Another thing that I did in the first year that I think was the most helpful, was to make a blank template chart of each hour I had students for the full year.  Before each course started, I sat down with the course outline and identified all aspects of the course and how long I thought I would need to spend on each topic to make it through everything to the proper depth of student knowledge.  Then I wrote (in pencil) in each day or block or hour of teaching, what specific topic I would try to have the students learn.  In my scrambling efforts to prepare lesson plans from day to day or hour to hour, I managed to stay close to on track, and able to shift or move things around as needed.  Finding that verb for the learning outcome for that hour was absolutely essential, and when I had it, I often felt immediately more prepared for the lesson, because it was about what the students should be able to do, not my performance.

Now every time I go back through that course, I look at my overall schedule from the previous year and see how much time things took and how I solved scheduling issues and it definately helps.

My encouragement to you is that all of the effort that you put in now will eventually be resources for you to use and adapt later.  What you are doing now, will make things easier in the future, even if it is not very good yet.
Picture Placeholder: Aubrey S Doerksen
  • Aubrey S Doerksen
 on 11/16/2018 12:45 PM

Within the past couple of y...

Within the past couple of years I had a student who had taken a different program of study with me from...18 - 20 years ago. I asked her differences she had noticed from her experiences with me then vs the modern one. She suggested that I was more relaxed, more accepting, more able to be flexible.

My advice to newbies... be more relaxed, flexible and accepting.

This is not life and death...it is education. We have the wonderful opportunity to help change the directions of people's lives. What an honour; what a responsibility.

Remember that we are NOT pedagogues....rather, our playground is androgogy...adult learners. We are not traffic cops - policing activities and attendance. We must allow our adult learners to figure out some things on their own. We allow them to find a place in their lives for education in addition to family, work, social life, etc. We are one component of their lives.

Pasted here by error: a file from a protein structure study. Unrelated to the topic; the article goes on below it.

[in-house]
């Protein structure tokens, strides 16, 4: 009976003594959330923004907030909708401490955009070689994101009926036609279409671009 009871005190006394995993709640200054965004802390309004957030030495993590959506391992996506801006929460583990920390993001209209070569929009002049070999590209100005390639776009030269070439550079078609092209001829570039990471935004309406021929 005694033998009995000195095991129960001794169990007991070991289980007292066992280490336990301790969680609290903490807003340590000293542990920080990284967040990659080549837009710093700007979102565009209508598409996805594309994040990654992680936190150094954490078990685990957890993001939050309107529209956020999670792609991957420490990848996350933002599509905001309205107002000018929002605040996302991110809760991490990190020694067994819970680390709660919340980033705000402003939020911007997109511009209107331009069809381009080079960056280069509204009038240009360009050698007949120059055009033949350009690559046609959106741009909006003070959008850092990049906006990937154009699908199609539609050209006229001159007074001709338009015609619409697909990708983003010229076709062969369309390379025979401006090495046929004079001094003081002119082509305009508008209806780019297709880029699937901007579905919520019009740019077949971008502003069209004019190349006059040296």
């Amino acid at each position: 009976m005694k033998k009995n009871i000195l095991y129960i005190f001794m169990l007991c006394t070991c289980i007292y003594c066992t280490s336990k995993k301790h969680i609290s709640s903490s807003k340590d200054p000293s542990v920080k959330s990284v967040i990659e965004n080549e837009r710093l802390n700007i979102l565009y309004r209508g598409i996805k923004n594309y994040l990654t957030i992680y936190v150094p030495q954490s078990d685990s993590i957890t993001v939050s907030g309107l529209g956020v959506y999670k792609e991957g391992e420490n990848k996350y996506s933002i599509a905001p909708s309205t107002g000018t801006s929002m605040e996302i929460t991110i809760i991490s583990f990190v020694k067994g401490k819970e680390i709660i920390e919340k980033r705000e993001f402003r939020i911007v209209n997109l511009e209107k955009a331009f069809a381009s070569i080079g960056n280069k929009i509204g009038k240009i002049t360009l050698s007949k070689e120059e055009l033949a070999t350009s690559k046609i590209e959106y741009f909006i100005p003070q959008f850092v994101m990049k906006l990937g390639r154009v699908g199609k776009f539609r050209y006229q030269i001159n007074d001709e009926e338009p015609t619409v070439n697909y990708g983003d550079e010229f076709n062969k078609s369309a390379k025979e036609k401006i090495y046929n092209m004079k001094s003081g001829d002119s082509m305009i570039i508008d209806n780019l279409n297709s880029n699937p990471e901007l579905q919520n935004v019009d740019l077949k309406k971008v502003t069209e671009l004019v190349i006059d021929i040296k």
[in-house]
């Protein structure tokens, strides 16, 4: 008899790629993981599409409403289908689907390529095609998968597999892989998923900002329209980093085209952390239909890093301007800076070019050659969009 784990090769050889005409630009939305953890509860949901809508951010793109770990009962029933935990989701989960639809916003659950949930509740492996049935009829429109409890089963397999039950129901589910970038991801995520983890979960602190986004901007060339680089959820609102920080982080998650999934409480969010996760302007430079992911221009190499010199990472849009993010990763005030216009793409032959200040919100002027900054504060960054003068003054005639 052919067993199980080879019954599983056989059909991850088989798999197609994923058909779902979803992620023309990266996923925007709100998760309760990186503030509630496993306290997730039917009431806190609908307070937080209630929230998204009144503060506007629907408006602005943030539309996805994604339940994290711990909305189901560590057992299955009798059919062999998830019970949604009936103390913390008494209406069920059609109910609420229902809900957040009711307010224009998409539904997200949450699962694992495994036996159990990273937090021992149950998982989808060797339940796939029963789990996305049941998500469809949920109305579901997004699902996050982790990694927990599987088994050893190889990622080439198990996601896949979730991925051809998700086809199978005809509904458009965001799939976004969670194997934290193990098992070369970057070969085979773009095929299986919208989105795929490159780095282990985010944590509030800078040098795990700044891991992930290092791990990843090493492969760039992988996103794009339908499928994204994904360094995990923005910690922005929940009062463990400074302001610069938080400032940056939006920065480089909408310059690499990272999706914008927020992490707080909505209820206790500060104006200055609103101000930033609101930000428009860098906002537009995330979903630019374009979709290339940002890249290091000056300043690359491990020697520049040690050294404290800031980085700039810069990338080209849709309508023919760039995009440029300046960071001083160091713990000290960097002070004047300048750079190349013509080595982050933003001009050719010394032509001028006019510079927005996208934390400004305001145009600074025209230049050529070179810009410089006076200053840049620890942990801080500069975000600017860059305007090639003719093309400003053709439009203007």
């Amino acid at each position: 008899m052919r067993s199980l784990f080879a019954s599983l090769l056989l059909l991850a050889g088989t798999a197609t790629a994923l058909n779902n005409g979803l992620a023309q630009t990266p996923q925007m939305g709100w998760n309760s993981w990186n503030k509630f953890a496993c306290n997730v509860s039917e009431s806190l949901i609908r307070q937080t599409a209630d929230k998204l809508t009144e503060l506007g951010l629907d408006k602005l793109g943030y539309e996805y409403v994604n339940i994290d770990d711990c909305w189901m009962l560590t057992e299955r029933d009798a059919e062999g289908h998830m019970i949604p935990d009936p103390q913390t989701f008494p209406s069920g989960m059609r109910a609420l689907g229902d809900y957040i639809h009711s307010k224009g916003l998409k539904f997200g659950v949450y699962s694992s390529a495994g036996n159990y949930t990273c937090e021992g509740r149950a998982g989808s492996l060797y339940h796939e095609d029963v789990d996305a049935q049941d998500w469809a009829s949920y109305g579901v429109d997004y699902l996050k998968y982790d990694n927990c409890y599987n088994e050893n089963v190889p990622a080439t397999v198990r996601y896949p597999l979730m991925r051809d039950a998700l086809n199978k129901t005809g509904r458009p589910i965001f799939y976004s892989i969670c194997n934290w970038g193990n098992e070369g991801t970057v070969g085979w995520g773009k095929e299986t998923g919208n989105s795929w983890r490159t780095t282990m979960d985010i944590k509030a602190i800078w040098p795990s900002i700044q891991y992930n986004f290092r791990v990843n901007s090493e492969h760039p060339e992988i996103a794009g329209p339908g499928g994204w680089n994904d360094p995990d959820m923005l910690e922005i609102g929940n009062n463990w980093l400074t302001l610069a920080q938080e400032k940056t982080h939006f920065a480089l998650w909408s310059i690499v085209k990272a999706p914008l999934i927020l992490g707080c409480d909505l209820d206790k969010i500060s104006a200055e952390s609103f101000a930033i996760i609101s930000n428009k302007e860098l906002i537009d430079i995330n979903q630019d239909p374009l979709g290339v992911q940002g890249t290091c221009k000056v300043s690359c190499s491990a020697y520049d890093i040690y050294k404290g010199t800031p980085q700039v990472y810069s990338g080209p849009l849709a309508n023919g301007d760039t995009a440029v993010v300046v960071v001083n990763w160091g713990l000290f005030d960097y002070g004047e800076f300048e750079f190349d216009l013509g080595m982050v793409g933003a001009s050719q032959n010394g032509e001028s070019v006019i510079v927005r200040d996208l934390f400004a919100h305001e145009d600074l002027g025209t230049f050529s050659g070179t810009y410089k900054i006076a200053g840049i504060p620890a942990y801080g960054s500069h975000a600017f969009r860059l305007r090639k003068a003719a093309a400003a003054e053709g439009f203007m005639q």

Relax, breath, do the best you can at the time you are doing it.....repeat....because next term, or next year... you get to do it all over again.
Picture Placeholder: Keith Penhall
  • Keith Penhall
 on 11/16/2018 1:34 PM

What an excellent topic, an...

What an excellent topic, and thank you to those above for sharing your insights. 

While I still consider myself a new instructor, there are three pieces of advice that I can add to this discussion that may be helpful.

1) Trust yourself.  Walking into the classroom can feel like walking into a bear den with raw meat in your pockets (especially when you feel ill-prepared for whatever reason).  The scariness is real.

The classroom is an unpredictable place, just trust that you will be able to adapt.  Trust that you will handle whatever comes up in whatever way works, for you, in that moment.

2) Care.  This links with point #1.  I don't think students want or need every classroom plan to be executed perfectly; an instructor that knows every fact on every subject and can answer every question; and quizzes/assignments/exams that are perfectly crafted, balanced, and on point every time.  What students notice is whether an instructor cares.  By "cares" I do not mean constantly bringing in chocolate, or accepting every "reason" for missing classes and quizzes, I mean an instructor that knows names, gives greetings in the hallways, encourages a supportive learning environment.  I think any action, grounded in caring about student potential, is not a poor action (even if it is not a perfect action). 

3) In my first year, someone gave me this golden advice that I would like to pass on, "do not let perfect be the enemy of great".  I have also heard, "do not let great be the enemy of good".  Get out of your own way.  Chances are the "faults" you perceive are not even faults.  What you think are glaring "inadequacies" are not actually inadequacies.  Do the best you can, if you care about student development, it will be enough.  Chill out :) 
Picture Placeholder: Lindsay Mulholland
  • Lindsay Mulholland
 on 11/19/2018 11:05 AM